Minimal Invasive Scaffold Delivery System Development

Scaffold delivery system

Researchers have recently created a minimally invasive scaffold delivery system using amphiphilic dynamic thermoset polyurethane (DTPU). This new intervention allows for multidimensional morphing.

The research was published on February 21 in Nature Communications. The Chinese Academy of Science’s Shenzhen Institute of Advanced Technology (SIAT) is home to the research team.

The biomedical industry makes extensive use of three-dimensional (3D) printing. That has demonstrated promising outcomes in a range of biomedical applications. However, installing heavy 3D-printed scaffolds frequently means putting the surgical region at risk for accidents.

Prof. Zhao Xiaoli, one of the corresponding authors of this study, said

Given the growing preference for minimally invasive surgery in clinical practice, delivering 3D-printed scaffolds in a compact state and allowing them to autonomously morph in vivo to fit the implantation site would be advantageous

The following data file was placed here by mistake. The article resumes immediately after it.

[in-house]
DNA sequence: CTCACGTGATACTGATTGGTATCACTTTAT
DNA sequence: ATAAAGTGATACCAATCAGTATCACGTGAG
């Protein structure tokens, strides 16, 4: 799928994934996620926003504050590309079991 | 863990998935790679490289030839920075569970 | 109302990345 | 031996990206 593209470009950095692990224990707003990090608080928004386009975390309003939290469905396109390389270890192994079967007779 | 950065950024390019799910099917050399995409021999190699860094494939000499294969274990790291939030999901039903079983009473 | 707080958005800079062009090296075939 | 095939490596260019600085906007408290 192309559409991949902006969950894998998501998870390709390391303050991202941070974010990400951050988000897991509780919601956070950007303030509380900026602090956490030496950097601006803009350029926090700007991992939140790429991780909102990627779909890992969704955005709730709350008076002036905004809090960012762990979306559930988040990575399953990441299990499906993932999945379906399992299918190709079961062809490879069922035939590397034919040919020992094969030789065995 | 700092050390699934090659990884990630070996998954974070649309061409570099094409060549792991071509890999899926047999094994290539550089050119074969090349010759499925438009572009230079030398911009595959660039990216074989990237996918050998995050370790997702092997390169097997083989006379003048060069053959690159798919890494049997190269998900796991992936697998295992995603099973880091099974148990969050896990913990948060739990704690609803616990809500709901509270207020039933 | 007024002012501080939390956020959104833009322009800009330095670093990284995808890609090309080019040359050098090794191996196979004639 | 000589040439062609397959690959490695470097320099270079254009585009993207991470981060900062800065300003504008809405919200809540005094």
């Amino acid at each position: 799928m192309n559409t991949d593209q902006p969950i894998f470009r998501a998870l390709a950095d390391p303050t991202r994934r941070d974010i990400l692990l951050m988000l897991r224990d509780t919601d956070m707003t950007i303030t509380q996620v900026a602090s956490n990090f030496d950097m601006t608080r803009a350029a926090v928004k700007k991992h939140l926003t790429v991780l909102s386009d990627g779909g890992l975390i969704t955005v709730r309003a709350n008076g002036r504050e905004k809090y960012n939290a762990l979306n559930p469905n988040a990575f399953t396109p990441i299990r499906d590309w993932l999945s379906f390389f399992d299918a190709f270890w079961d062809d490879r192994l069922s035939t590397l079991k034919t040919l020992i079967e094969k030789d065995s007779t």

The goal of this minimally invasive scaffold delivery system was to create scaffolds with water-triggered programmable deformation, swelling-stiffening properties, and body temperature-triggered shape memory function. The researchers used a mechanically tunable and dynamically crosslinked shape memory polyurethane system. That allows for application with extrusion-based multi-material 4D printing.

The two-dimensional (2D) printed structure may constitute a one-dimensional (1D) shape for catheter delivery. As shown by in vitro and in vivo tests. After the implantation, it naturally changed into the required three-dimensional structure for mechanical support. And cavity filling in response to changes in body temperature and bodily fluids while avoiding potentially damaging stimuli.

With the potential for use in biomedical applications. This work offers a novel and promising method for the minimally invasive correction of tissue abnormalities.


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